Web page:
DIVISION CLERK - The staff person assigned to a particular judge who works in the judge's chambers and is responsible for scheduling, paperwork and the like. Distinguished from the general COURT CLERK who works in the main clerk's office and has broader responsibilities for several, or all, divisions.

DOCKET - The list of cases a court is hearing on a particular day. The docket is often found outside the courtroom as well as in a central location in the courthouse.

DOMESTIC VIOLENCE - Domestic violence includes acts and threats of violence against an intimate partner, and also "any other crime against a person or against property … when used as a method of coercion, control, punishment, intimidation or revenge directed against a person with whom the actor is or has been involved in an intimate relationship." See Manual § 6.5.

DOUBLE JEOPARDY - The constitutional rule that a person may not be prosecuted for an offense more than once.

DRIVING UNDER THE INFLUENCE - D.U.I. - The most commonly filed alcohol related traffic offense. A conviction requires proof that the driver was incapable of safely operating a motor vehicle due to the consumption of alcohol or drugs, or some combination of alcohol and drugs. See Manual § 6.16 and C.R.S. § 42-4-1202(1)(a).

DRIVING UNDER THE INFLUENCE PER SE - A traffic offense that makes it illegal to drive with a blood alcohol content greater than .10% at the time of driving or with two hours thereafter. This offense is formally known as Driving With Excessive Alcohol Content, or D.W.E.A.C. See Manual § 6.16 and C.R.S. § 42-4-1202(1.5).

DRIVING UNDER RESTRAINT (DUR) - A person who drives after his or her license is revoked, suspended or denied is guilty of the crime of D.U.R. D.U.R carries more serious penalties for repeat offenders and for those whose licenses were revoked due, in whole or in part, to alcohol related offenses. See C.R.S. § 42-2-138 and Manual § 6.16.

DRIVING WHILE ABILITY IMPAIRED - D.W.A.I. - A traffic offense that is committed when a person consumes alcohol and/or drugs and is therefore less able, even to the slightest degree, to safely operate a motor vehicle. D.W.A.I is a less serious offense than D.U.I. and carries fewer points against a driver's license and less serious penalties upon conviction. See C.R.S. § 42-4-1202(1)(b) and Manual § 6.16.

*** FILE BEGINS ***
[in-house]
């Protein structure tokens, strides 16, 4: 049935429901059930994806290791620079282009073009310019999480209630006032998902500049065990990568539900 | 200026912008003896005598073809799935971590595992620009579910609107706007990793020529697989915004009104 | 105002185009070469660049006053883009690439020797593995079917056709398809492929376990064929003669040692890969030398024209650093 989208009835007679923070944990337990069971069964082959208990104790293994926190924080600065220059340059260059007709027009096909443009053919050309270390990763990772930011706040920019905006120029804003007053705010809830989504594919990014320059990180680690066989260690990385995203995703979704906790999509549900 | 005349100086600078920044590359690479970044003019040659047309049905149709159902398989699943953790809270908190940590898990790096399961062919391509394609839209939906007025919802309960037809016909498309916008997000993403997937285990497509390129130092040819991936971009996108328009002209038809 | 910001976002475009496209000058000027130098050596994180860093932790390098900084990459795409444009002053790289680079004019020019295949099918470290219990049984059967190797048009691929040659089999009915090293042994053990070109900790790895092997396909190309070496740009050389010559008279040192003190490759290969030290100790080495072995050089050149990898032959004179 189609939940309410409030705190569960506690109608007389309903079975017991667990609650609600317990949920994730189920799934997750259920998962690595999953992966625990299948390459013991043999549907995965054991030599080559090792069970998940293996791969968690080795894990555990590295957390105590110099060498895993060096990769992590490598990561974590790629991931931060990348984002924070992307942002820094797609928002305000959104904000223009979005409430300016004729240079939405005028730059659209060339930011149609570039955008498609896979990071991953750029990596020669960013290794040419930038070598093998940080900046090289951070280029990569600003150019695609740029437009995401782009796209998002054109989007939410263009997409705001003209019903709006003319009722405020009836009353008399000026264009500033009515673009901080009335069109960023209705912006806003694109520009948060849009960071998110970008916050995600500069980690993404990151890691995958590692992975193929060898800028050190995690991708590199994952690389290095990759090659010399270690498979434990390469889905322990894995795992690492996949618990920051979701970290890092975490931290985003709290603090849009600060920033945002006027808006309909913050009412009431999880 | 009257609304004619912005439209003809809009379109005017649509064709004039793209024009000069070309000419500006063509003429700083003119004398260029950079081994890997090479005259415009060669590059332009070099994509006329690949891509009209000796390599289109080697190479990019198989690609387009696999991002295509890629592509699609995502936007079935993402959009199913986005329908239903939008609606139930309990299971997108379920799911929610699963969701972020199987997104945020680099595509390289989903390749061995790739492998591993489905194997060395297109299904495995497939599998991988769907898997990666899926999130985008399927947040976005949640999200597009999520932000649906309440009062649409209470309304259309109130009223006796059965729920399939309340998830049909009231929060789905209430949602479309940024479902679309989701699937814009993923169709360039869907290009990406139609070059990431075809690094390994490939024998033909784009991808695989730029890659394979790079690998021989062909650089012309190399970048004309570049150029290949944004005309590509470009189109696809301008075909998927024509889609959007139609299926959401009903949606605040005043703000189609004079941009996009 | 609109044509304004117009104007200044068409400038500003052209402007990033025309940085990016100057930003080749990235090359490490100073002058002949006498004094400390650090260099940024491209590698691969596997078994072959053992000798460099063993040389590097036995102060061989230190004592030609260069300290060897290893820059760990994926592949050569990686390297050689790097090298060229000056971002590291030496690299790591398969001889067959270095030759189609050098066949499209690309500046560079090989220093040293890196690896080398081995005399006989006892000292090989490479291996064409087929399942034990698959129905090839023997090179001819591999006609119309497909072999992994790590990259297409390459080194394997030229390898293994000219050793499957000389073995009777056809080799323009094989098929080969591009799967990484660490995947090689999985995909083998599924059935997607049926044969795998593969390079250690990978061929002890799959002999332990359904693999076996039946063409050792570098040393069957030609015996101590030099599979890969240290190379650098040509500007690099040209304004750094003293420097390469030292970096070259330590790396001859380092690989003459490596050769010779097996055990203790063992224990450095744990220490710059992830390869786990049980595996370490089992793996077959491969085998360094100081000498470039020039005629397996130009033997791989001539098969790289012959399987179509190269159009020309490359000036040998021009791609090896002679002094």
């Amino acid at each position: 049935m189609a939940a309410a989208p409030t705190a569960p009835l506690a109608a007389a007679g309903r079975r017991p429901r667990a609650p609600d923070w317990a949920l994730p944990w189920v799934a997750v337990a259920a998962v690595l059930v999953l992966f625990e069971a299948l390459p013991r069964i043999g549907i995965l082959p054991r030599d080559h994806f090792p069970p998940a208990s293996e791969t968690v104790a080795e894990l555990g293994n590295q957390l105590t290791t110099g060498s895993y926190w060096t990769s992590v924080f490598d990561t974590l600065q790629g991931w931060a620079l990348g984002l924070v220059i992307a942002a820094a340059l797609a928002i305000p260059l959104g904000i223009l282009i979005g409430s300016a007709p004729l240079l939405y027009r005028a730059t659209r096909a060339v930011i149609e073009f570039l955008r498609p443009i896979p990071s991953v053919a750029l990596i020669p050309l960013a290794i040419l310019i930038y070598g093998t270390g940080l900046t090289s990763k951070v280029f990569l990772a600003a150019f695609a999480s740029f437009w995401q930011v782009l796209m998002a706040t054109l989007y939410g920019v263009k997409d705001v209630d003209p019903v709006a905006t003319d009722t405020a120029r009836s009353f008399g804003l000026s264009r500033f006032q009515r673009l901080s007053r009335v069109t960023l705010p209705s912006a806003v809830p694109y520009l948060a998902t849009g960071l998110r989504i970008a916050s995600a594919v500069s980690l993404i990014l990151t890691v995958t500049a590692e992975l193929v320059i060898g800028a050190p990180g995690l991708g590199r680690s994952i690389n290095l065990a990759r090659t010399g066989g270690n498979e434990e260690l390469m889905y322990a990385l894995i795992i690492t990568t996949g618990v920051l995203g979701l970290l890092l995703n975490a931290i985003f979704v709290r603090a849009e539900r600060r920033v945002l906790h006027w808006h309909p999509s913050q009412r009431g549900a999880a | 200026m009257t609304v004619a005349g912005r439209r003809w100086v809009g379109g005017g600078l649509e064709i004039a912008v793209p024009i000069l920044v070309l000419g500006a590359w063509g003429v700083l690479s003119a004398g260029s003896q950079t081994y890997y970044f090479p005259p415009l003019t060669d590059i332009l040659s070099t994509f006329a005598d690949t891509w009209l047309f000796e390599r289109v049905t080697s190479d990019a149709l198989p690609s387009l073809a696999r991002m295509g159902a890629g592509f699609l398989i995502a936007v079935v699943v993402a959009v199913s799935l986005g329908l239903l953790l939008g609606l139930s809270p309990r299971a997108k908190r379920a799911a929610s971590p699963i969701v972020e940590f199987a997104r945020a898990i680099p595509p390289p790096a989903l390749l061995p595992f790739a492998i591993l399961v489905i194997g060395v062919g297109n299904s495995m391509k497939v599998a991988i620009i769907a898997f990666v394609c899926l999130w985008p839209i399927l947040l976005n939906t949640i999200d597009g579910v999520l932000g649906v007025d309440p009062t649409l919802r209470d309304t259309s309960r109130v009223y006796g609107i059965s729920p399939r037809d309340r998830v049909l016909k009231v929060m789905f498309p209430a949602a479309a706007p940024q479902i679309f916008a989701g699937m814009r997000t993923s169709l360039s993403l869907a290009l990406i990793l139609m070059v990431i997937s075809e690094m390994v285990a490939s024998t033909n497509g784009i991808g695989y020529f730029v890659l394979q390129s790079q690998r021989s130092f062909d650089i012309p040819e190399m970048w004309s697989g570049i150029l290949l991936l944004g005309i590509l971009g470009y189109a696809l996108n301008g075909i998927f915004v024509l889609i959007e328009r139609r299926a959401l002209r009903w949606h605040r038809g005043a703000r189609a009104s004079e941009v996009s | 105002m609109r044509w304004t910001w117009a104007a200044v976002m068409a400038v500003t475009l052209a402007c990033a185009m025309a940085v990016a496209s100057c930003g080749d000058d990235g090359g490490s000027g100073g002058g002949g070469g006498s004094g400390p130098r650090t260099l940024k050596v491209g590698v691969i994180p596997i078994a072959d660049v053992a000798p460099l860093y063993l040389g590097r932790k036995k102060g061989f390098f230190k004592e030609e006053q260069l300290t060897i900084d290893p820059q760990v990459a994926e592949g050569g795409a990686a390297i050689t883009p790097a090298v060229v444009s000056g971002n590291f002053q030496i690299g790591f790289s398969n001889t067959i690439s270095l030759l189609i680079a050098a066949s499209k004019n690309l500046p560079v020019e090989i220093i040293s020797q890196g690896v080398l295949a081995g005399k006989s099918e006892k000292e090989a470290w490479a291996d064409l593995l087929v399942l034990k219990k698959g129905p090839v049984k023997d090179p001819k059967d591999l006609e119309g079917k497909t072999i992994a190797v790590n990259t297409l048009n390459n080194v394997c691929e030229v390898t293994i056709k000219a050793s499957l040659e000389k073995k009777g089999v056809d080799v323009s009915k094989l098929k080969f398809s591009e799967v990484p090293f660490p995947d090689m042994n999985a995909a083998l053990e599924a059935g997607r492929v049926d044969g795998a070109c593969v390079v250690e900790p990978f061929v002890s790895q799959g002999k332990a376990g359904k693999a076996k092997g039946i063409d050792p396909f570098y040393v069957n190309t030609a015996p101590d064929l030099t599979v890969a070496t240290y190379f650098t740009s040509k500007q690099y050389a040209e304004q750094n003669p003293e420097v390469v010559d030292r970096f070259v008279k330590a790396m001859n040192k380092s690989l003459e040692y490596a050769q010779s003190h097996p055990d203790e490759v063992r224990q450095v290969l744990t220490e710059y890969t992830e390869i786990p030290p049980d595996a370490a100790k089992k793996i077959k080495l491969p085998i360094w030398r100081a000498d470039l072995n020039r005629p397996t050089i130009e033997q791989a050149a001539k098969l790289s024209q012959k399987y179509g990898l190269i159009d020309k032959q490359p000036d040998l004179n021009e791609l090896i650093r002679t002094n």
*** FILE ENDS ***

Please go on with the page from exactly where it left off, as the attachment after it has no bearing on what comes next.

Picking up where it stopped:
DRIVING WITH EXCESSIVE ALCOHOL CONTENT - See DUI PER SE.

DUE PROCESS - The constitutional requirement that every criminal defendant be given certain rights by the government when accused of a crime.

DURESS - In criminal law, a claim that a defendant should not be held responsible for his actions because unlawful force that would have overwhelmed a reasonable person was used against the defendant. See Manual §5.9 ad C.R.S. § 18-1-708.

EASEMENTS - An interest in real property that permits a use for a specific purpose or even limits the property owners use of his or her property. See Manual § 10.7.

ECONOMIC DAMAGES - In civil cases these damages include past and future lost wages, impaired earning capacity, medical and rehabilitation and life care costs and certain past and future out-of-pocket expenses. See Manual § 10.5.

EIGHTH AMENDMENT - The amendment to the United States Constitution that bans cruel and unusual punishment and excessive bail.

ENTICEMENT OF A CHILD - Enticement of a child occurs when a person invites or persuades, or attempts to invite or persuade, a child under fifteen to go to a car, building, room or secluded place for the purpose of unlawful sexual contact with the child. See Manual § 6.6 and C.R.S. § 18-3-305.

EXCITED UTTERANCE - In evidence, an excited utterance is a statement made by a person about some stressful event while the person is still under the stress of that event. Because these sorts of statements are considered reliable, these statements can be admitted into evidence even if the person who actually made the statement does not testify in court. See Manual § 13.7 and CRE 803(2).

EXCEPTIONAL CIRCUMSTANCES - Facts which justify a court in imposing a sentence outside of the PRESUMPTIVE RANGE of sentence for that offense. Generally, a finding of exceptional circumstances doubles the sentencing range. See Manual §§ 5.7 and 7.7.

EXCLUSIONARY RULE - The rule that illegally seized evidence should not be admitted at trial. The purpose of the rule is to deter future misconduct by the authorities. See Manual §7.4.